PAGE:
The attributes needed to thrive in further learning

The pact aims to create a more equitable, consistent and transparent way for all young people to demonstrate the broader and deeper skills and capabilities they need to succeed in higher education in a way that is clear and trusted for use in any state or jurisdiction.

It includes the development of a series of tools and processes to support the evidencing and assessment of a standardised group of attributes that are agreed on and determined by universities as predictors of success: ‘ATAR is not always the best measure alone of if someone can succeed at uni... We’re looking for that something else that isn’t currently captured’.

Young people have many different skills and dispositions they are developing in many different environments, but they hold little value within the current learning recognition system.

The tools in the pact presents a broader definition of success and a way for traditionally ‘hard to measure’ attributes, to be documented and assessed so they hold value for young people and tertiary institutions.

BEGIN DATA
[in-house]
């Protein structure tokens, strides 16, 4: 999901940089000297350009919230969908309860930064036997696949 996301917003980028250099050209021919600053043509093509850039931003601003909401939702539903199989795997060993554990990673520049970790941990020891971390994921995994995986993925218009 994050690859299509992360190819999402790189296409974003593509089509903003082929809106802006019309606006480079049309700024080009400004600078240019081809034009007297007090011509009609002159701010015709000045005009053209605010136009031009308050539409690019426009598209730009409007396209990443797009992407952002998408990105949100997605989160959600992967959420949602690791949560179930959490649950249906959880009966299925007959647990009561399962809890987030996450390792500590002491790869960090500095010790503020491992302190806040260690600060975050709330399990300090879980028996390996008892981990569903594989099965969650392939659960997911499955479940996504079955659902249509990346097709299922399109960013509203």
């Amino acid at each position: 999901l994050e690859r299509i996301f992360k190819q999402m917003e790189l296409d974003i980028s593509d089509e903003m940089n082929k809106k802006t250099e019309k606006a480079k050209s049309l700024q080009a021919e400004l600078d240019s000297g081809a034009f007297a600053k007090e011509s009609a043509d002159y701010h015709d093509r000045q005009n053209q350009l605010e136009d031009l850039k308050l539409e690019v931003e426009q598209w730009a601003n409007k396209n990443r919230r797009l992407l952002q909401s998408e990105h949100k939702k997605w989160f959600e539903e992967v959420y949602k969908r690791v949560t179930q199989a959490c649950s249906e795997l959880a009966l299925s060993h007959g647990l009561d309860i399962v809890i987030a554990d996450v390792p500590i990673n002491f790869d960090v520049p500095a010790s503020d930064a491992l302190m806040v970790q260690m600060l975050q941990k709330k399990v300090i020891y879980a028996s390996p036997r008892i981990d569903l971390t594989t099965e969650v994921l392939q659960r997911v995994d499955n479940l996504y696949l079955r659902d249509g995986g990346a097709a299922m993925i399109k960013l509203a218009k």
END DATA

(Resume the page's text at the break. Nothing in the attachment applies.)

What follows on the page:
Skye, a secondary student says: ‘If you sat down and and gathered moments in your life and looked at them in this way, then you could see the true value of these experiences’.

So far more than 208 people from across the learning system, including young people, secondary school educators and principals, tertiary providers, academics, technical experts and NFP organisations, have contributed to the prototyping, development and testing of a Tertiary Pathways Pact.

Contributors include, but are not limited to: 

  • A working group of 7 NSW universities and their partner schools including - Australian Catholic University, Macquarie University, University of New South Wales, University of Technology Sydney, University of Sydney, Western Sydney University, University of Wollongong
  • Secondary schools across NSW, Vic and WA including, Albury, Shenton College, Carey Baptist, Liverpool Boys, Sir Joseph Banks, Kurri Kurri, Hoxton Park and Hunter Sports